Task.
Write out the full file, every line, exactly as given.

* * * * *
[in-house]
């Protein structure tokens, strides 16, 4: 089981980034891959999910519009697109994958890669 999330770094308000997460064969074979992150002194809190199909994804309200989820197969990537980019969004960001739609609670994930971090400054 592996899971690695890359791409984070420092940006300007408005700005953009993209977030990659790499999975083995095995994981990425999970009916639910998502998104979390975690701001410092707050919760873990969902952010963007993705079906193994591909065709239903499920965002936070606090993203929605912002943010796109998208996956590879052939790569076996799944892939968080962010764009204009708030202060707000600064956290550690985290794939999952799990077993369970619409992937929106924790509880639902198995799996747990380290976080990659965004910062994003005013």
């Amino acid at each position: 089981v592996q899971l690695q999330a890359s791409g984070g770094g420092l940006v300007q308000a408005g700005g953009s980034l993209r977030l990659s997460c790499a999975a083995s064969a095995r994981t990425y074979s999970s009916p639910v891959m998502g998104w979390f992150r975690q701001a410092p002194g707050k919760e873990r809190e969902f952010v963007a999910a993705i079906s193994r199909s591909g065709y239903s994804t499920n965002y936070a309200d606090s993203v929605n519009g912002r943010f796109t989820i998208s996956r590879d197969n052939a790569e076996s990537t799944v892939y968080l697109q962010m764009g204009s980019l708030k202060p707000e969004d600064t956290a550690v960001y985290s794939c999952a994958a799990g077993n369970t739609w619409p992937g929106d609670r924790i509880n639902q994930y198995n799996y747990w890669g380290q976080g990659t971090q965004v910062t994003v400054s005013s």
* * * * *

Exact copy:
[in-house]
């Protein structure tokens, strides 16, 4: 089981980034891959999910519009697109994958890669 999330770094308000997460064969074979992150002194809190199909994804309200989820197969990537980019969004960001739609609670994930971090400054 592996899971690695890359791409984070420092940006300007408005700005953009993209977030990659790499999975083995095995994981990425999970009916639910998502998104979390975690701001410092707050919760873990969902952010963007993705079906193994591909065709239903499920965002936070606090993203929605912002943010796109998208996956590879052939790569076996799944892939968080962010764009204009708030202060707000600064956290550690985290794939999952799990077993369970619409992937929106924790509880639902198995799996747990380290976080990659965004910062994003005013």
């Amino acid at each position: 089981v592996q899971l690695q999330a890359s791409g984070g770094g420092l940006v300007q308000a408005g700005g953009s980034l993209r977030l990659s997460c790499a999975a083995s064969a095995r994981t990425y074979s999970s009916p639910v891959m998502g998104w979390f992150r975690q701001a410092p002194g707050k919760e873990r809190e969902f952010v963007a999910a993705i079906s193994r199909s591909g065709y239903s994804t499920n965002y936070a309200d606090s993203v929605n519009g912002r943010f796109t989820i998208s996956r590879d197969n052939a790569e076996s990537t799944v892939y968080l697109q962010m764009g204009s980019l708030k202060p707000e969004d600064t956290a550690v960001y985290s794939c999952a994958a799990g077993n369970t739609w619409p992937g929106d609670r924790i509880n639902q994930y198995n799996y747990w890669g380290q976080g990659t971090q965004v910062t994003v400054s005013s």